Many others such as Armel le Cleac’h, Jeremie Beyou Michel Desjoyeaux, who had started the event among the favourites, had also fallen foul of the costly tidal gate and the fickle conditions that followed and were trailing the front runners by up to 10 hours. They will be hoping that the same theory would remain true for the final leg and provide an opportunity to get back into the frame.

The weather forecast for the next three days suggests that this could be a possibility. From the start, a decent east-south-east breeze is forecast to launch the fleet west to the first mark, Grand Basse de Portsail and remain in strength and direction for the cross channel reach to the second mark, Wolf Rock off Land’s End.

But from there, as the breeze backs towards the northeast, it is forecast to drop significantly. With strong tides along the UK’s south coast and the fleet bound for the Owers mark off Eastbourne before turning to Ouest Saint-Marcouf and onto the finish in Dieppe, there is the potential for tidal gates around key headlands to stir things up in the fleet.

This is also the point in the event where the cumulative effects of fatigue start to play an even greater part in the performance of individual skippers, with Kiwi first-time competitor Conrad Colman saying you can “see the fatigue in the eyes and souls of the skippers.”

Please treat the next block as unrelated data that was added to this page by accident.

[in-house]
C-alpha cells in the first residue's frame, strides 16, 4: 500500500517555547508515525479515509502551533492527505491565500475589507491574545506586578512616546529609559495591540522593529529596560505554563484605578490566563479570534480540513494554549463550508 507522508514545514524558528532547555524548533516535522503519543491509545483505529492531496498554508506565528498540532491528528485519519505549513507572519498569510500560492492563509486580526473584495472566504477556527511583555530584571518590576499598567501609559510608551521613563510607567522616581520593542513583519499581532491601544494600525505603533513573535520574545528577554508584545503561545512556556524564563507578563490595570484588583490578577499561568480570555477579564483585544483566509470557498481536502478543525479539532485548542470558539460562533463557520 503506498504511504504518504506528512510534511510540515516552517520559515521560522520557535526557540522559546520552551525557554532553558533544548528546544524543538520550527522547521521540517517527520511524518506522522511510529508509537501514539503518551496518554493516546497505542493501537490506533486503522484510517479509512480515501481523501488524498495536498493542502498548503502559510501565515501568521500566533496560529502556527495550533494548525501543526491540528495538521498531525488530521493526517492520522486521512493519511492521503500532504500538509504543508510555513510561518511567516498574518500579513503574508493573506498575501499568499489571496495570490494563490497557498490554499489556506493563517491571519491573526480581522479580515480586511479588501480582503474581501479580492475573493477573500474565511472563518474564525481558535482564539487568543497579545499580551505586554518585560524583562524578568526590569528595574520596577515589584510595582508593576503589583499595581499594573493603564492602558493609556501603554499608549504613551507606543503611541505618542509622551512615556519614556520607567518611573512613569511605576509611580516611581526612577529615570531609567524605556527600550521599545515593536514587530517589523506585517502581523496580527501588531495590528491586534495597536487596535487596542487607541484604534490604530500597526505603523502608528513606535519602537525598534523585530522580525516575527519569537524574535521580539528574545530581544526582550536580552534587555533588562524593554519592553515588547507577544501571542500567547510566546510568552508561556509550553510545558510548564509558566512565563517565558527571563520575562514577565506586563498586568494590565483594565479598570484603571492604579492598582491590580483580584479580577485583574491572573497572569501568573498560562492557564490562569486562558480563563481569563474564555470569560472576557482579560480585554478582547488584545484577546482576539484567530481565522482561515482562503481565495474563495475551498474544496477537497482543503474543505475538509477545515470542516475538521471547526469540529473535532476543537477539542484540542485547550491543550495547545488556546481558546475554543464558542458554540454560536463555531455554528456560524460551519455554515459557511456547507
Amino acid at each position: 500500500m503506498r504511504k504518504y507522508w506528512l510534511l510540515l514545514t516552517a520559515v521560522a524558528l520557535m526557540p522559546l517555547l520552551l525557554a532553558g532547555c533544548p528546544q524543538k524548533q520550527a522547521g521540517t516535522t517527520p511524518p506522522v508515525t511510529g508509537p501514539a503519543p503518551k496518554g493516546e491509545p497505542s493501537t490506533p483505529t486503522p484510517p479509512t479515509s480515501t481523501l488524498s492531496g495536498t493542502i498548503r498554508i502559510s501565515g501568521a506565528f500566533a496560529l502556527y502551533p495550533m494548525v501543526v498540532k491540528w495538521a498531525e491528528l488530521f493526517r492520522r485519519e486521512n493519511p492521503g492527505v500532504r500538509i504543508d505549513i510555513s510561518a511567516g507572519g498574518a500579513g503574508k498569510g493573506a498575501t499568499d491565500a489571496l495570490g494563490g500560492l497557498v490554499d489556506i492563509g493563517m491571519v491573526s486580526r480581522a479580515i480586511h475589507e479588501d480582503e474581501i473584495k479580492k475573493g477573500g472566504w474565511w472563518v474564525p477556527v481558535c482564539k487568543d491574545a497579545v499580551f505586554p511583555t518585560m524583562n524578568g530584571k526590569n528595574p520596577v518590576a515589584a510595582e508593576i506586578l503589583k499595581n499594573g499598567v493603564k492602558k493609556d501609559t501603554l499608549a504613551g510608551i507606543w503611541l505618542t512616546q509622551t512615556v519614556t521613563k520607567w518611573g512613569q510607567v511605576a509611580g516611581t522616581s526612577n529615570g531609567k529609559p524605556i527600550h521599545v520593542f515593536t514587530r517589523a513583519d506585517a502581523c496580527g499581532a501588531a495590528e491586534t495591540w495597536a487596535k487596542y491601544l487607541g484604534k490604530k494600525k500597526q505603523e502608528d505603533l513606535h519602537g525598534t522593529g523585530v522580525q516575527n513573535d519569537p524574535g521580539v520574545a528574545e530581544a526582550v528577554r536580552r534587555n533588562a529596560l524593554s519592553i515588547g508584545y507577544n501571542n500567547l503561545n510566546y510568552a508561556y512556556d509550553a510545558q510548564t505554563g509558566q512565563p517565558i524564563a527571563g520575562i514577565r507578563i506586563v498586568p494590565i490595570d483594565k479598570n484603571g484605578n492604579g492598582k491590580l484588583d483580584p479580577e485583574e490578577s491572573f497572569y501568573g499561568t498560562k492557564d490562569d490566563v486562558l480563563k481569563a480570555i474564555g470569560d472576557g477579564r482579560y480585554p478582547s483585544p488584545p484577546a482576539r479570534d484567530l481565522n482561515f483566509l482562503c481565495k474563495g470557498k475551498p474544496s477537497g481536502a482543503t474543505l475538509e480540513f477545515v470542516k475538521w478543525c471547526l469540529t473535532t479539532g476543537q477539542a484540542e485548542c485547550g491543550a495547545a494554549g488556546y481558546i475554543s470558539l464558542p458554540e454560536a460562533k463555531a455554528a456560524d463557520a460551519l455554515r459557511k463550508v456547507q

As usual, the focus for those at the front will be for overall victory, but the final leg is also important for those aiming for the new Vivi trophy, an award for the top international skipper. Here, Will Harris (GBR) (Hive Energy) had been the first non-French skipper to finish on Leg 2 & Leg 3, but a poor performance on the opening leg has hampered his overall time to place him third on the Vivi Trophy rankings.

Instead, it is fellow British sailor Alan Roberts, (Seacat Services), who leads with a 1-hour 16-minute advantage over Swiss sailor Justine Mettraux, (Teamwork), who lies in second.

Before departing today, Roberts said: “The target of this leg is to finish, to stay in contact and to not try anything too radical and keep it simple. It’s going to be tricky with the weather. I think there’s going to big splits again in the fleet which means there could be people getting out ahead or groups dropping behind. It could be very tricky right up until the finish where we’re going to have lots of thunderstorms over the land with no breeze, and then 100 metres away maybe 15 knots of wind. So I think we just need to keep it simple and take it as it comes.”

Harris had a similar assessment of the Stage ahead: “This leg will be just as crazy as the rest. The routings say there’s a chance we could see a 60-mile north-south split in the fleet sailing up the channel. I’m feeling pretty open about this one. I have to gain a good few hours to go up the general rankings so I’m open to taking a bit of risk if I see a suitable option.”

The 50th Anniversary was always going to be a special affair, but the new boat, unusual weather conditions and an impressively strong field of entries, even by La Solitaire standards, has produced an exceptional event that looks set to continue right through to the finish.

Track the fleet on the final leg on the official website here (https://www.lasolitaire-urgo.com/en/) and follow the official Twitter account for the latest updates here, (https://twitter.com/SolitaireEng).